Many people believe we should compete in this capitalist society to fix our community, while others  disagree pointing to its past tracked record of  addressing the problems of  black social injustuce, racism, and white supremacy. However, Dr. Claude Anderson seems to accept certain aspects of the economy system, stating capitalism creates job. Dr. Anderson pointed out in his book that job creation was the first step in political empowerment. He encouraged us not to depend on the government for support and maintained that we have always been the losers of captlism a system built on inequality . “as 2nd class citizens for 500 yrs we got absolutely nothing, soon we will be 3rd class citizens, and in the future, we’ll be 4th class citizens. If we didn’t get anything as 2nd class citizens what make you think we will get something as 4th class citizens”. He encouraged us to create jobs, business and take social responsibility by creating programs that foster growth and community development. Dr. Anderson believed at the core of our success is the development of an independent economic structure, a code of conduct economically, and group economics. He also encouraged block voting, which he maintained took discipline and accountability.

Like Dr. Anderson, Dr. Amos Wilson took a similar approach. He Also believed Africans must maintain integrity economically, while understanding survival was the key to our growth and development. He suggested that short-term solutions and long-term initiatives could liberate us from the economic stronghold of capitalism. He stressed the European could not help us solve our problems.  “We create jobs, but we are not in a position to own that job that we created.” Tdka Maat Kilimanjaro of University of KMT press echoed these same beliefs in a similar way but placed emphasis on overthrowing the system using group economics stating we must “take advantage of All our resources.” All three scholars agreed that we should  pull our resources and then  develop a plan based on cooperative economics.

As  Africans living in American, we have to come to grip with our position and realize this was the hand we were dealt. We were kidnapped, and deprived of our culture, language, spiritual system, and identity. Therefore,  we must come together collectively to gain economic ground by setting an economic agenda. I read a study that stated we are 300 years behind in wealth compared to the majority. Take a look around at the wealth disparities in this country, predatory lending, and a look at all the new millionaires, all which that look like them.  Our leadership has failed. Our community lacks the same education opportunities faced with very few options other than Section 8, welfare, and minimum-wage jobs as a means of survival.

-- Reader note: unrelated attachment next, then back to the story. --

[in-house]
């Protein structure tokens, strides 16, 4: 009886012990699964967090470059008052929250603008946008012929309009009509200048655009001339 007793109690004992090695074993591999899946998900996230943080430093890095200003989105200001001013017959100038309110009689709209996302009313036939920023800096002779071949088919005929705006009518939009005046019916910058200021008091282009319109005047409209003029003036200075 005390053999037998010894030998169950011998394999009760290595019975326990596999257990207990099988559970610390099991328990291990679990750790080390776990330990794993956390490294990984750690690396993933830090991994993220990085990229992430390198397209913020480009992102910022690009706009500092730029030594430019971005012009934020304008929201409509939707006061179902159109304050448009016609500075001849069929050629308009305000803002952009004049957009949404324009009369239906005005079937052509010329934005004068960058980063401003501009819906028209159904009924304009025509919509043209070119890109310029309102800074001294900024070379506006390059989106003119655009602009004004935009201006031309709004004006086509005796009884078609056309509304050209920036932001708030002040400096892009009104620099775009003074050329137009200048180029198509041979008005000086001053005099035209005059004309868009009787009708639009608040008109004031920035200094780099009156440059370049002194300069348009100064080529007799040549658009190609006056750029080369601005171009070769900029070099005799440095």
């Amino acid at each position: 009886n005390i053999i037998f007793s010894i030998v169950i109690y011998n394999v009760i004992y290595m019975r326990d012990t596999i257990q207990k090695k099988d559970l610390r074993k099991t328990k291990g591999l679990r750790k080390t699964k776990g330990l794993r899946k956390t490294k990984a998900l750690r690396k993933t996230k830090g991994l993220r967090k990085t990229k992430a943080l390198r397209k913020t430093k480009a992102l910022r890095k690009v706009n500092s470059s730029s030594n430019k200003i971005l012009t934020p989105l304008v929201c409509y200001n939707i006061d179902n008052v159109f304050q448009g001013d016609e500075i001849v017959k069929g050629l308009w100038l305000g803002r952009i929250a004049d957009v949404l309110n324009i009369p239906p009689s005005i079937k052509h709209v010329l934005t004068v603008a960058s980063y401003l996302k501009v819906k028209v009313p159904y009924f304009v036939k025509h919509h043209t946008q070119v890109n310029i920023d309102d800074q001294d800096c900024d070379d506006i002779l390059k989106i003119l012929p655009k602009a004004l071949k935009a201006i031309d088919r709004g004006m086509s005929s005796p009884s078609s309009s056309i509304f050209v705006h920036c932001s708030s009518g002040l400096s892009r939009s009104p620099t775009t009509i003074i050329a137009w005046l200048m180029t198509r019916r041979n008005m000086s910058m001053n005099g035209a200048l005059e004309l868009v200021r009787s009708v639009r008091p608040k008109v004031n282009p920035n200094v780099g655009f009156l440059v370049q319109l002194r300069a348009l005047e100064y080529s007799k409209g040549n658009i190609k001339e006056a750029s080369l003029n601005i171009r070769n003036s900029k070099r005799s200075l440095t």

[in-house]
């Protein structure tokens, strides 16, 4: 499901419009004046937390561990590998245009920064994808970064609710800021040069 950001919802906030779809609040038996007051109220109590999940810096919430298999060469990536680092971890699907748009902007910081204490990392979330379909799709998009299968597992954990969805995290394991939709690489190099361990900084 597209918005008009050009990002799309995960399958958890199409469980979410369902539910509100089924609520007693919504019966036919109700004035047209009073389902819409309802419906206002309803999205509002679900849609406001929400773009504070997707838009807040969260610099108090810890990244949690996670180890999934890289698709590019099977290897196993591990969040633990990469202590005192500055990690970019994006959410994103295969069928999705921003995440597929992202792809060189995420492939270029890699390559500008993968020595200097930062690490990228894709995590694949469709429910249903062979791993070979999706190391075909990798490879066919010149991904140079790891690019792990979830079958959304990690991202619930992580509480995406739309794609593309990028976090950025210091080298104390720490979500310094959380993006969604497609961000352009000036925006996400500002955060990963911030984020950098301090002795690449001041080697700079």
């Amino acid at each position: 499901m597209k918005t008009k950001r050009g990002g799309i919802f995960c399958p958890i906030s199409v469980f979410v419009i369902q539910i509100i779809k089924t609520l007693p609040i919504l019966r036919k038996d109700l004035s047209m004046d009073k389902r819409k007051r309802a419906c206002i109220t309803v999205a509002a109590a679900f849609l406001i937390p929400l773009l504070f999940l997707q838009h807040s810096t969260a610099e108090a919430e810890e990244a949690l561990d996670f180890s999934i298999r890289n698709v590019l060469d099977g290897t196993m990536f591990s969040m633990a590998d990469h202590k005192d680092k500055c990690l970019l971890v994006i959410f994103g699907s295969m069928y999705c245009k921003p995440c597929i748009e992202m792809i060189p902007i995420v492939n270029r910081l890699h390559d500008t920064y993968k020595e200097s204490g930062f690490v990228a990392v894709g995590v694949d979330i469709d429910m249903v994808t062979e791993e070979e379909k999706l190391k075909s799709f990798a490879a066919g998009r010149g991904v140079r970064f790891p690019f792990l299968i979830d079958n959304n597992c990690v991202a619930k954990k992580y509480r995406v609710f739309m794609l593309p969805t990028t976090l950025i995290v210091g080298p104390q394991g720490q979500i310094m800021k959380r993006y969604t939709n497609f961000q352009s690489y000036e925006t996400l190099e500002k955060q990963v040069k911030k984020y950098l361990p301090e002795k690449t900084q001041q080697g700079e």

The states are high, and we must look critically and how we addressed these problems and ask how can we design an economy built for us, what would it take, what would it look like, how could it benefit everyone, what would keep the economy afloat?  All of these questions have to be answered, evaluated, and solutions must be designed based scientific methods  that focus on economic survival that are deeply engraved in the fabric of American culture. Once we can answer these questions and devise a plan,  we can then design a economy based on meeting the needs of our community. “We need a social/economic system that allows every person to have equal food, clothing, shelter, technical applied education. Second, we need the extraction and modernization of the very best of African culture–minus anything myths/mysticism forced on us by invaders.  Self respect, self-value, and self-reliance is the foundation of happiness. Justice is the basis of equality and freedom.”- Tdka Kilimanjaro Ife Kilimanjaro Bak2.

If we want to have our own “Pie”, we must create the best bakers on the planet. We must be willing to inherit the ideas of a Claude Anderson, mixed with Amos Wilson Black Power approach, and incorporate them with Tdka Kilimanjaro using nothing less than our best, brightest and wisest minds. This will take sacrifice among like-minded individuals who can incorporate and see things from beginning to the end. We have very little time, no time for finger-pointing or blame, and we must be willing to dedicate our lives to the liberation from the horrors of  500 years of systemic racism in America.

We didn’t come to America looking to build our families or looking to create financial freedom. Instead, we came naked, bruised and confused on boats full of urine, blood, mucus, disease, and death.  One by one, trip after trip we were captured against our will and thrust into an unfamiliar place to bend over backward to our death for the greater good of someone else’s dream. In return, we got absolutely nothing, not one red cent, not a pot to piss in or a window to throw it out of!